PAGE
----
Assemble the Layers
Because seams will be all but invisible in the voluminous tulle, and tulle doesn’t fray, the seams joining your half circles don’t have to be fancy. Use a ¼” (6mm) seam allowance and a straight stitch, and stretch the tulle slightly as you sew to prevent puckering.
Sew each pair of half circles together along the straight sides, then pile all the layers together. If using layers of different types/colors, try stacking them in different orders to determine the best effect. Baste the layers together around the waist opening.
Add a Waistband
Wrap the decorative elastic around your waist at the desired level and adjust until it sits comfortably and firmly in place. Pin the ends together and make sure that the waistband stretches enough to fit over your hips; if it doesn’t you may need to add a waistband opening. (See end of post for details.)
From scraps of tulle, cut 4 pieces and layer them together. Butt the two ends of the elastic together and position the 4 layers of tulle underneath. Using a zigzag stitch, join the elastic to the tulle by stitching a square. Trim away the excess tulle, leaving at least ¼” (6mm) around the stitches to make sure they don’t pull out. This will be the center back.
Use safety pins to mark the center front and sides, all equal distance from each other. Sew two lines of gathering stitches around the waist opening, at ⅜” and ⅝” (1cm and 1.5cm) from the edge.
Use safety pins to mark the center front, sides, and back of the skirt waist. Match the elastic waistband quarters to the corresponding points on the skirt. The lower edge of the elastic should be just below the second line of stitches. Pull the gathering stitches up slightly to fit the waist opening to the elastic circumference. Zigzag stitch around the entire waistband, overlapping to secure. Remove the gathering.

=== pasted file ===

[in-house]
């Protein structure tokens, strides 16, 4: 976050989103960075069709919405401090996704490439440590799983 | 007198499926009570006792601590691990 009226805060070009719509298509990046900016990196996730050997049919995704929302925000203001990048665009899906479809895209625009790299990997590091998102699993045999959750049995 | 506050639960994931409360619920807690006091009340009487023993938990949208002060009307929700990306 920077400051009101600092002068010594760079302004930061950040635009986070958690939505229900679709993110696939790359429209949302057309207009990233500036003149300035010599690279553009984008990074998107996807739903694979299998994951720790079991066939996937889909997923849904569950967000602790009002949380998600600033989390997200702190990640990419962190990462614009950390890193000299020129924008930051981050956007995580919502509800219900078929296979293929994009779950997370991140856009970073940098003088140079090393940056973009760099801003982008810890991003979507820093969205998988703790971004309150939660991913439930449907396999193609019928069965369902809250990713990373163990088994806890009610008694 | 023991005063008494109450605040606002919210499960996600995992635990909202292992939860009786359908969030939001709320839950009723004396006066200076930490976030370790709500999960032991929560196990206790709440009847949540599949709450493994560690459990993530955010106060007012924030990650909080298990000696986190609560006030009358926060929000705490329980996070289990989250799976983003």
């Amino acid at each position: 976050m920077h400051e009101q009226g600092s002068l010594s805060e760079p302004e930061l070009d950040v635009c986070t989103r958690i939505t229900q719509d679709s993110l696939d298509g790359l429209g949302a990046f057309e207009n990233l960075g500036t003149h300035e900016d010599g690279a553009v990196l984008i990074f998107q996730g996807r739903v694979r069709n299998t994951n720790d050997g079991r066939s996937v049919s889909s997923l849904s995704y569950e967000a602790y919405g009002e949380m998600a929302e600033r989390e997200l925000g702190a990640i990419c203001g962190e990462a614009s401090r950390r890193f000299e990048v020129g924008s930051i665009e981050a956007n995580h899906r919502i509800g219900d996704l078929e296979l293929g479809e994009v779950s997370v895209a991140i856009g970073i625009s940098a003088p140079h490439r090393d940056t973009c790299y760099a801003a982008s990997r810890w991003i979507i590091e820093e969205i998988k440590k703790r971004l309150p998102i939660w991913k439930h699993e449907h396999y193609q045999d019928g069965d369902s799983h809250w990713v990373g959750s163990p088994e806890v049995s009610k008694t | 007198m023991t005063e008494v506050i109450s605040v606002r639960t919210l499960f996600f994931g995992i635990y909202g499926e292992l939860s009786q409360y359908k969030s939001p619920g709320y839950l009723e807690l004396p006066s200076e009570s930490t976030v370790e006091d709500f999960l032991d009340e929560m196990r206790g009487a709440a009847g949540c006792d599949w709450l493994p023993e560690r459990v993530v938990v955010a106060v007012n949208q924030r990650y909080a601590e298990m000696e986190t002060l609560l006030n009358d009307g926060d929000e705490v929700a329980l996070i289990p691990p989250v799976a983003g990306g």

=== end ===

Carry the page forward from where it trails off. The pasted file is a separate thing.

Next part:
Optional Waistband Opening
If you can easily pull the waist elastic up over your hips you don’t need to worry about this, but if your waist is much smaller than your hips you might be more comfortable with a waistband that opens.
Draw a vertical line about 6″ (15.2cm) long at the center back of the skirt. Using a straight stitch with a length of about 2mm, stitch a box around the line through all layers of tulle. The stitching should be ⅛” (3mm) from the line on each side. Cut along the line to create the back waist opening. You can add a zipper behind the opening if you like, but since the skirt is so full you should be fine just overlapping the edges when you wear it.
Gather the tulle as above, beginning your gathering stitches on one side of the opening and circling around to end on the other. Make sure you cut the elastic long enough for 1″ (2.5cm) of overlap. Fold ribbon around the ends and zigzag stitch it in place to prevent fraying, then attach to the skirt waist opening as described above. The elastic is not sewn together at the center back, but should end even with the edge on each side of the waist slit. Finish by sewing heavy-duty hooks and eyes to each end of the elastic for a closure.